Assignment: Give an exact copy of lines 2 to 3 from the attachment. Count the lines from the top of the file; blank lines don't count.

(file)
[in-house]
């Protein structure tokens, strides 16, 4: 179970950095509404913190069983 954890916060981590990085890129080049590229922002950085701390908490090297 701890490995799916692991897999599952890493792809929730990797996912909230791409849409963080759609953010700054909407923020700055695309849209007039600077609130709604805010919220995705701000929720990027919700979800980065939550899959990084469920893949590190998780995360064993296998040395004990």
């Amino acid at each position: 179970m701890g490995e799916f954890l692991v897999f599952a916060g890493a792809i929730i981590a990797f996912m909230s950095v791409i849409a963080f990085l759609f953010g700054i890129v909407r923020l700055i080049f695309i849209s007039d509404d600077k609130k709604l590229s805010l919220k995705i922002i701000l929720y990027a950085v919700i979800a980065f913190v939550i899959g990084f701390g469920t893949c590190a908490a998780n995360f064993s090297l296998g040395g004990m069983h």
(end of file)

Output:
């Protein structure tokens, strides 16, 4: 179970950095509404913190069983 954890916060981590990085890129080049590229922002950085701390908490090297 701890490995799916692991897999599952890493792809929730990797996912909230791409849409963080759609953010700054909407923020700055695309849209007039600077609130709604805010919220995705701000929720990027919700979800980065939550899959990084469920893949590190998780995360064993296998040395004990």
């Amino acid at each position: 179970m701890g490995e799916f954890l692991v897999f599952a916060g890493a792809i929730i981590a990797f996912m909230s950095v791409i849409a963080f990085l759609f953010g700054i890129v909407r923020l700055i080049f695309i849209s007039d509404d600077k609130k709604l590229s805010l919220k995705i922002i701000l929720y990027a950085v919700i979800a980065f913190v939550i899959g990084f701390g469920t893949c590190a908490a998780n995360f064993s090297l296998g040395g004990m069983h």